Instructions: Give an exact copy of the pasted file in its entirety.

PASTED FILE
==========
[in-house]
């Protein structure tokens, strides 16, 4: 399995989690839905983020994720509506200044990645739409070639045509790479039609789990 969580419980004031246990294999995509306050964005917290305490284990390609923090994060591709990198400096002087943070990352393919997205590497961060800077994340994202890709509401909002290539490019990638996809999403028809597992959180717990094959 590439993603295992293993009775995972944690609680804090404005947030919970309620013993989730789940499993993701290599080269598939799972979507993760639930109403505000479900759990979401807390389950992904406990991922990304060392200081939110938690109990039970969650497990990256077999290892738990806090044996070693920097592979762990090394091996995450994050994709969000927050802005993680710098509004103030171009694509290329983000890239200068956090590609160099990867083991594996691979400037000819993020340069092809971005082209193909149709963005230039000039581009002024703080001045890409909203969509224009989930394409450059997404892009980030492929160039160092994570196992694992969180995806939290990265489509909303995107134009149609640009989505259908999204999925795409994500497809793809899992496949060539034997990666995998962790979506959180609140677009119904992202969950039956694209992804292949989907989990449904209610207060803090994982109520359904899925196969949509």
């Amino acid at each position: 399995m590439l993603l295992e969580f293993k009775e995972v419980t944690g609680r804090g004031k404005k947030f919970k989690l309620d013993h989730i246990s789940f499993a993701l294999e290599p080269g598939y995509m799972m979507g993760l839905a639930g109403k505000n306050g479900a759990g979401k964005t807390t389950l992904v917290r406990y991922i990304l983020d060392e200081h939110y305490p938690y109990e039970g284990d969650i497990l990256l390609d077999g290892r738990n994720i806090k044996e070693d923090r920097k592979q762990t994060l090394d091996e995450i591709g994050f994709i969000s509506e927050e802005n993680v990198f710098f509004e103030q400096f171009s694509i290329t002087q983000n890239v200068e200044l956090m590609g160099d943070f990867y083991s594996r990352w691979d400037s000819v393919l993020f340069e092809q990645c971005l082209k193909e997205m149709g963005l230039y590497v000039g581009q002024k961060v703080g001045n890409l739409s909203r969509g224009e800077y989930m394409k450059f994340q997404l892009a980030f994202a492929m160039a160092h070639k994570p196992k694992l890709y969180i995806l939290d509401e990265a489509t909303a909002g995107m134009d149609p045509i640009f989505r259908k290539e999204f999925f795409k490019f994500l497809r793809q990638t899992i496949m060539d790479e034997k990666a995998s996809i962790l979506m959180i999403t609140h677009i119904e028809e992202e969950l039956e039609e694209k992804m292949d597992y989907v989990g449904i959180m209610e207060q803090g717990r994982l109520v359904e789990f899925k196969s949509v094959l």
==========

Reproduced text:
[in-house]
């Protein structure tokens, strides 16, 4: 399995989690839905983020994720509506200044990645739409070639045509790479039609789990 969580419980004031246990294999995509306050964005917290305490284990390609923090994060591709990198400096002087943070990352393919997205590497961060800077994340994202890709509401909002290539490019990638996809999403028809597992959180717990094959 590439993603295992293993009775995972944690609680804090404005947030919970309620013993989730789940499993993701290599080269598939799972979507993760639930109403505000479900759990979401807390389950992904406990991922990304060392200081939110938690109990039970969650497990990256077999290892738990806090044996070693920097592979762990090394091996995450994050994709969000927050802005993680710098509004103030171009694509290329983000890239200068956090590609160099990867083991594996691979400037000819993020340069092809971005082209193909149709963005230039000039581009002024703080001045890409909203969509224009989930394409450059997404892009980030492929160039160092994570196992694992969180995806939290990265489509909303995107134009149609640009989505259908999204999925795409994500497809793809899992496949060539034997990666995998962790979506959180609140677009119904992202969950039956694209992804292949989907989990449904209610207060803090994982109520359904899925196969949509």
């Amino acid at each position: 399995m590439l993603l295992e969580f293993k009775e995972v419980t944690g609680r804090g004031k404005k947030f919970k989690l309620d013993h989730i246990s789940f499993a993701l294999e290599p080269g598939y995509m799972m979507g993760l839905a639930g109403k505000n306050g479900a759990g979401k964005t807390t389950l992904v917290r406990y991922i990304l983020d060392e200081h939110y305490p938690y109990e039970g284990d969650i497990l990256l390609d077999g290892r738990n994720i806090k044996e070693d923090r920097k592979q762990t994060l090394d091996e995450i591709g994050f994709i969000s509506e927050e802005n993680v990198f710098f509004e103030q400096f171009s694509i290329t002087q983000n890239v200068e200044l956090m590609g160099d943070f990867y083991s594996r990352w691979d400037s000819v393919l993020f340069e092809q990645c971005l082209k193909e997205m149709g963005l230039y590497v000039g581009q002024k961060v703080g001045n890409l739409s909203r969509g224009e800077y989930m394409k450059f994340q997404l892009a980030f994202a492929m160039a160092h070639k994570p196992k694992l890709y969180i995806l939290d509401e990265a489509t909303a909002g995107m134009d149609p045509i640009f989505r259908k290539e999204f999925f795409k490019f994500l497809r793809q990638t899992i496949m060539d790479e034997k990666a995998s996809i962790l979506m959180i999403t609140h677009i119904e028809e992202e969950l039956e039609e694209k992804m292949d597992y989907v989990g449904i959180m209610e207060q803090g717990r994982l109520v359904e789990f899925k196969s949509v094959l």